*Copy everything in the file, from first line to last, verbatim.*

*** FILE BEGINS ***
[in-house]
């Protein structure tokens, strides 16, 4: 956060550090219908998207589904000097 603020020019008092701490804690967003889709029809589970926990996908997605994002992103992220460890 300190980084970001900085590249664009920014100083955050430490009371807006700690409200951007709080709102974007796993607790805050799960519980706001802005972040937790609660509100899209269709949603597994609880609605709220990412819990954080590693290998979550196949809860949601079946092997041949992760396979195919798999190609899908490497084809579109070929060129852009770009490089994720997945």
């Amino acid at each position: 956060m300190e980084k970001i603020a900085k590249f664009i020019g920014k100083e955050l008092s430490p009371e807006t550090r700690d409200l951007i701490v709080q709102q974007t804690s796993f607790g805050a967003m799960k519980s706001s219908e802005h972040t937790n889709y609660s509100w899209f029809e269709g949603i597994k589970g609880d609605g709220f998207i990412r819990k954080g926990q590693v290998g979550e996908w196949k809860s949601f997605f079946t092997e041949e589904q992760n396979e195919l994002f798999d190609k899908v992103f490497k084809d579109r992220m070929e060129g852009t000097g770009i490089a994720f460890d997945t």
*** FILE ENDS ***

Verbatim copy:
[in-house]
């Protein structure tokens, strides 16, 4: 956060550090219908998207589904000097 603020020019008092701490804690967003889709029809589970926990996908997605994002992103992220460890 300190980084970001900085590249664009920014100083955050430490009371807006700690409200951007709080709102974007796993607790805050799960519980706001802005972040937790609660509100899209269709949603597994609880609605709220990412819990954080590693290998979550196949809860949601079946092997041949992760396979195919798999190609899908490497084809579109070929060129852009770009490089994720997945």
């Amino acid at each position: 956060m300190e980084k970001i603020a900085k590249f664009i020019g920014k100083e955050l008092s430490p009371e807006t550090r700690d409200l951007i701490v709080q709102q974007t804690s796993f607790g805050a967003m799960k519980s706001s219908e802005h972040t937790n889709y609660s509100w899209f029809e269709g949603i597994k589970g609880d609605g709220f998207i990412r819990k954080g926990q590693v290998g979550e996908w196949k809860s949601f997605f079946t092997e041949e589904q992760n396979e195919l994002f798999d190609k899908v992103f490497k084809d579109r992220m070929e060129g852009t000097g770009i490089a994720f460890d997945t």